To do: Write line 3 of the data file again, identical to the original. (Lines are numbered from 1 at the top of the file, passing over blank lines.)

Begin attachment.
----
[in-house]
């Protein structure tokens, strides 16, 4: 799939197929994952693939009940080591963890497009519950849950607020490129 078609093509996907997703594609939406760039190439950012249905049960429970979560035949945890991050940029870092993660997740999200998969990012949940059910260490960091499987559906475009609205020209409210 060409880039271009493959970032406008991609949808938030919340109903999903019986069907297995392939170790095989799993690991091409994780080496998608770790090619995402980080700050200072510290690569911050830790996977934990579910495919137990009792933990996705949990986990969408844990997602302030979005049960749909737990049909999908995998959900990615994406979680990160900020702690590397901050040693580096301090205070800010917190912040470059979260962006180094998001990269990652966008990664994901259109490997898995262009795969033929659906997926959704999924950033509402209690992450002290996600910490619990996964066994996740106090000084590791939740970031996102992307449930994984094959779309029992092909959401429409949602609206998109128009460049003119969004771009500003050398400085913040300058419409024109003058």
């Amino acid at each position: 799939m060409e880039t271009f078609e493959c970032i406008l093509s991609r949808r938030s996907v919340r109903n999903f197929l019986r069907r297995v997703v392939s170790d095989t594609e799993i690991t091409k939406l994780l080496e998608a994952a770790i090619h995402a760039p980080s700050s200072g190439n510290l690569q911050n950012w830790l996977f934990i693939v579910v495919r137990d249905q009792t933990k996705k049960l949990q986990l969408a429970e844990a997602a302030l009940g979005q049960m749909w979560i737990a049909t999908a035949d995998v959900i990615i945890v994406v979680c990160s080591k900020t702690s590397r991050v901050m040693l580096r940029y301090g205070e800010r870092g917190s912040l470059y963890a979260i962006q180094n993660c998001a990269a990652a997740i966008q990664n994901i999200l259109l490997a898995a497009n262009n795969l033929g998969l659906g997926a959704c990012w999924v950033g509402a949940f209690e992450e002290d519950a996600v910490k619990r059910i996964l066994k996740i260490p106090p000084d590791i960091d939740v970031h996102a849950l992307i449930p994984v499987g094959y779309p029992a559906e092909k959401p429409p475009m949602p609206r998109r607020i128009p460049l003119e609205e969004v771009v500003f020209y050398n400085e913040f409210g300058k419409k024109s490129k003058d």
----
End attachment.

């Amino acid at each position: 799939m060409e880039t271009f078609e493959c970032i406008l093509s991609r949808r938030s996907v919340r109903n999903f197929l019986r069907r297995v997703v392939s170790d095989t594609e799993i690991t091409k939406l994780l080496e998608a994952a770790i090619h995402a760039p980080s700050s200072g190439n510290l690569q911050n950012w830790l996977f934990i693939v579910v495919r137990d249905q009792t933990k996705k049960l949990q986990l969408a429970e844990a997602a302030l009940g979005q049960m749909w979560i737990a049909t999908a035949d995998v959900i990615i945890v994406v979680c990160s080591k900020t702690s590397r991050v901050m040693l580096r940029y301090g205070e800010r870092g917190s912040l470059y963890a979260i962006q180094n993660c998001a990269a990652a997740i966008q990664n994901i999200l259109l490997a898995a497009n262009n795969l033929g998969l659906g997926a959704c990012w999924v950033g509402a949940f209690e992450e002290d519950a996600v910490k619990r059910i996964l066994k996740i260490p106090p000084d590791i960091d939740v970031h996102a849950l992307i449930p994984v499987g094959y779309p029992a559906e092909k959401p429409p475009m949602p609206r998109r607020i128009p460049l003119e609205e969004v771009v500003f020209y050398n400085e913040f409210g300058k419409k024109s490129k003058d």